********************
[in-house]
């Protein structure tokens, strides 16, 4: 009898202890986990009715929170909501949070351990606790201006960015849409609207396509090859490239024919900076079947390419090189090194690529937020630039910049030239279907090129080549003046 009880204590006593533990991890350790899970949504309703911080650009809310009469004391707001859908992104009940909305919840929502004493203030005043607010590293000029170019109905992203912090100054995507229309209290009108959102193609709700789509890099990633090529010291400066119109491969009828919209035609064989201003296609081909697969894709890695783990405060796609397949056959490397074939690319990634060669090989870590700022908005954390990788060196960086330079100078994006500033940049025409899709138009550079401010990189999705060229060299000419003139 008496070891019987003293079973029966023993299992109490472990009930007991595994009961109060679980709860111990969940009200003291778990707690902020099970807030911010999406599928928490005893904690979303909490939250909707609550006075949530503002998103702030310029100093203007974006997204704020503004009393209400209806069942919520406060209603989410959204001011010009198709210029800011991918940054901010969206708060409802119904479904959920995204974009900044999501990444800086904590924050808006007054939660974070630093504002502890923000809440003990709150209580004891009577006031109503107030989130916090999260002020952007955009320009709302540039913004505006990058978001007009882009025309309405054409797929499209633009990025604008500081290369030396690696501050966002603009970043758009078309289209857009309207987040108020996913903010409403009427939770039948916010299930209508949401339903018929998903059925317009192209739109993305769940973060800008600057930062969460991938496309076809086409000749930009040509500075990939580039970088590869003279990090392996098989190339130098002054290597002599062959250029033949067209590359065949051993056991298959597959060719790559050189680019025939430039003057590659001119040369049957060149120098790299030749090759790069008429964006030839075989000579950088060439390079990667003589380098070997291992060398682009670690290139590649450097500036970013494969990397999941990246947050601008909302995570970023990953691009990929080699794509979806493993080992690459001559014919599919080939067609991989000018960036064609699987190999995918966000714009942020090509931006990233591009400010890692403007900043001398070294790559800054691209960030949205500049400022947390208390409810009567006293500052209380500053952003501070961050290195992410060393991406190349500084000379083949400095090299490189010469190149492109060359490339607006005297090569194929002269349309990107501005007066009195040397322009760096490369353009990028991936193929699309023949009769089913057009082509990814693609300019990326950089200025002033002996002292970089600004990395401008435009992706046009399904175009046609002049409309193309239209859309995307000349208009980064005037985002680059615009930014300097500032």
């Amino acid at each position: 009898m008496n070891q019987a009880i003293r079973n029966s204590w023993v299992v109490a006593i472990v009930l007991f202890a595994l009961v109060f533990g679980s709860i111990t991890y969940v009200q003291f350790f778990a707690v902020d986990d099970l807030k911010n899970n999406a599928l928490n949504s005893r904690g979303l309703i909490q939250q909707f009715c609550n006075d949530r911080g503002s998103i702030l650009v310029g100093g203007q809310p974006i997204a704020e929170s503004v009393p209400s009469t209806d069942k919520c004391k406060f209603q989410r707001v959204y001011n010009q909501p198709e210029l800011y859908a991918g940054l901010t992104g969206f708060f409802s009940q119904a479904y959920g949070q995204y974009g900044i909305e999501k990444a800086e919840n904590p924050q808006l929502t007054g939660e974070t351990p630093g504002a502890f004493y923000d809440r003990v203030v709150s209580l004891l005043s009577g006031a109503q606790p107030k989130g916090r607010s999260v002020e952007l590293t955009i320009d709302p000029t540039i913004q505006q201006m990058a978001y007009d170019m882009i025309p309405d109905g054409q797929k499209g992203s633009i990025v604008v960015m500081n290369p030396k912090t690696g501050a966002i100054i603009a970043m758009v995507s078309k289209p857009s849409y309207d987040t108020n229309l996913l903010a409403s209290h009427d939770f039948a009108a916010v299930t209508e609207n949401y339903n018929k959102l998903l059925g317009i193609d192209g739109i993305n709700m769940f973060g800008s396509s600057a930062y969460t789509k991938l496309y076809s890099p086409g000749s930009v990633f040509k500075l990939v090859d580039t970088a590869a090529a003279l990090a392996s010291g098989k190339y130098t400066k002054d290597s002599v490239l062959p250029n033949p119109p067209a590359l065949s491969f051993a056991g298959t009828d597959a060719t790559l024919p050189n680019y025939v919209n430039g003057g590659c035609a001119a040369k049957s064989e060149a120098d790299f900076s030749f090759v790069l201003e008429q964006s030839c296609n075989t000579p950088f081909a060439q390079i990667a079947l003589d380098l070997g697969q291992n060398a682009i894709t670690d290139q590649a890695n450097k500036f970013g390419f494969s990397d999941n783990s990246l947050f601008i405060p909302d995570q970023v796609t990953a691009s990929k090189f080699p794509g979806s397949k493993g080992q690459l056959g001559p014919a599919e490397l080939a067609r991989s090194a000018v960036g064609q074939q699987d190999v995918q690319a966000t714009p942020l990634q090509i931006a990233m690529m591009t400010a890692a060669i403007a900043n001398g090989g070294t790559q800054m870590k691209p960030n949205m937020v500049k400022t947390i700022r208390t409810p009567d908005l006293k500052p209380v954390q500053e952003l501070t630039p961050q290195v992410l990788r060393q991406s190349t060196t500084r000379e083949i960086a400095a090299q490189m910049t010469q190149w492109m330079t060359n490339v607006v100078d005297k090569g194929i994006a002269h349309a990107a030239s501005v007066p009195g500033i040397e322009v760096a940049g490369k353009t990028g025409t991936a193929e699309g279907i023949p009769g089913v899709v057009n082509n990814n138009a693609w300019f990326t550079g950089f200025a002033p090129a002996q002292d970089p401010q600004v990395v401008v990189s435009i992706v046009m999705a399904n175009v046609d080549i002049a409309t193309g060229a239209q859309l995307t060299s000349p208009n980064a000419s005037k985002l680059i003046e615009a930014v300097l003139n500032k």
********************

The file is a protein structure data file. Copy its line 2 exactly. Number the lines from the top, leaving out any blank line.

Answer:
């Protein structure tokens, strides 16, 4: 009898202890986990009715929170909501949070351990606790201006960015849409609207396509090859490239024919900076079947390419090189090194690529937020630039910049030239279907090129080549003046 009880204590006593533990991890350790899970949504309703911080650009809310009469004391707001859908992104009940909305919840929502004493203030005043607010590293000029170019109905992203912090100054995507229309209290009108959102193609709700789509890099990633090529010291400066119109491969009828919209035609064989201003296609081909697969894709890695783990405060796609397949056959490397074939690319990634060669090989870590700022908005954390990788060196960086330079100078994006500033940049025409899709138009550079401010990189999705060229060299000419003139 008496070891019987003293079973029966023993299992109490472990009930007991595994009961109060679980709860111990969940009200003291778990707690902020099970807030911010999406599928928490005893904690979303909490939250909707609550006075949530503002998103702030310029100093203007974006997204704020503004009393209400209806069942919520406060209603989410959204001011010009198709210029800011991918940054901010969206708060409802119904479904959920995204974009900044999501990444800086904590924050808006007054939660974070630093504002502890923000809440003990709150209580004891009577006031109503107030989130916090999260002020952007955009320009709302540039913004505006990058978001007009882009025309309405054409797929499209633009990025604008500081290369030396690696501050966002603009970043758009078309289209857009309207987040108020996913903010409403009427939770039948916010299930209508949401339903018929998903059925317009192209739109993305769940973060800008600057930062969460991938496309076809086409000749930009040509500075990939580039970088590869003279990090392996098989190339130098002054290597002599062959250029033949067209590359065949051993056991298959597959060719790559050189680019025939430039003057590659001119040369049957060149120098790299030749090759790069008429964006030839075989000579950088060439390079990667003589380098070997291992060398682009670690290139590649450097500036970013494969990397999941990246947050601008909302995570970023990953691009990929080699794509979806493993080992690459001559014919599919080939067609991989000018960036064609699987190999995918966000714009942020090509931006990233591009400010890692403007900043001398070294790559800054691209960030949205500049400022947390208390409810009567006293500052209380500053952003501070961050290195992410060393991406190349500084000379083949400095090299490189010469190149492109060359490339607006005297090569194929002269349309990107501005007066009195040397322009760096490369353009990028991936193929699309023949009769089913057009082509990814693609300019990326950089200025002033002996002292970089600004990395401008435009992706046009399904175009046609002049409309193309239209859309995307000349208009980064005037985002680059615009930014300097500032």